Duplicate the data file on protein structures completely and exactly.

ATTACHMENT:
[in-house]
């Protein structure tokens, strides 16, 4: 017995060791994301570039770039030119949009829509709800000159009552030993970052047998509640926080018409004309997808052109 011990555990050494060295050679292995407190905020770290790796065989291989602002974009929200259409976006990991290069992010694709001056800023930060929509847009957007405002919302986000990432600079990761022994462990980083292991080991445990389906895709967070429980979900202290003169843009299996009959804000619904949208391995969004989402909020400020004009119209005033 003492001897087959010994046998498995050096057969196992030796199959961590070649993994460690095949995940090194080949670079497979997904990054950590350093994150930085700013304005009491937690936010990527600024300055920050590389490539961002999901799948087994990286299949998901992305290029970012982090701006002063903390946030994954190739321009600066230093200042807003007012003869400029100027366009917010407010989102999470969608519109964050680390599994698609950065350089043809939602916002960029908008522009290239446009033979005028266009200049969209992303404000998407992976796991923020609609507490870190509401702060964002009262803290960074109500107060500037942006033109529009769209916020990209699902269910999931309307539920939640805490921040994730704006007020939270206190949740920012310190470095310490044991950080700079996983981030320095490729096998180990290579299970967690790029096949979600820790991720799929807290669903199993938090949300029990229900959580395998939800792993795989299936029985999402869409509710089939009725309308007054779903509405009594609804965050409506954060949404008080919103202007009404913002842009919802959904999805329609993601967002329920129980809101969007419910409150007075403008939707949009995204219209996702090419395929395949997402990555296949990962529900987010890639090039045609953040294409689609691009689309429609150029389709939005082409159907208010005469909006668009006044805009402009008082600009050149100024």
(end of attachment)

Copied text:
[in-house]
């Protein structure tokens, strides 16, 4: 017995060791994301570039770039030119949009829509709800000159009552030993970052047998509640926080018409004309997808052109 011990555990050494060295050679292995407190905020770290790796065989291989602002974009929200259409976006990991290069992010694709001056800023930060929509847009957007405002919302986000990432600079990761022994462990980083292991080991445990389906895709967070429980979900202290003169843009299996009959804000619904949208391995969004989402909020400020004009119209005033 003492001897087959010994046998498995050096057969196992030796199959961590070649993994460690095949995940090194080949670079497979997904990054950590350093994150930085700013304005009491937690936010990527600024300055920050590389490539961002999901799948087994990286299949998901992305290029970012982090701006002063903390946030994954190739321009600066230093200042807003007012003869400029100027366009917010407010989102999470969608519109964050680390599994698609950065350089043809939602916002960029908008522009290239446009033979005028266009200049969209992303404000998407992976796991923020609609507490870190509401702060964002009262803290960074109500107060500037942006033109529009769209916020990209699902269910999931309307539920939640805490921040994730704006007020939270206190949740920012310190470095310490044991950080700079996983981030320095490729096998180990290579299970967690790029096949979600820790991720799929807290669903199993938090949300029990229900959580395998939800792993795989299936029985999402869409509710089939009725309308007054779903509405009594609804965050409506954060949404008080919103202007009404913002842009919802959904999805329609993601967002329920129980809101969007419910409150007075403008939707949009995204219209996702090419395929395949997402990555296949990962529900987010890639090039045609953040294409689609691009689309429609150029389709939005082409159907208010005469909006668009006044805009402009008082600009050149100024």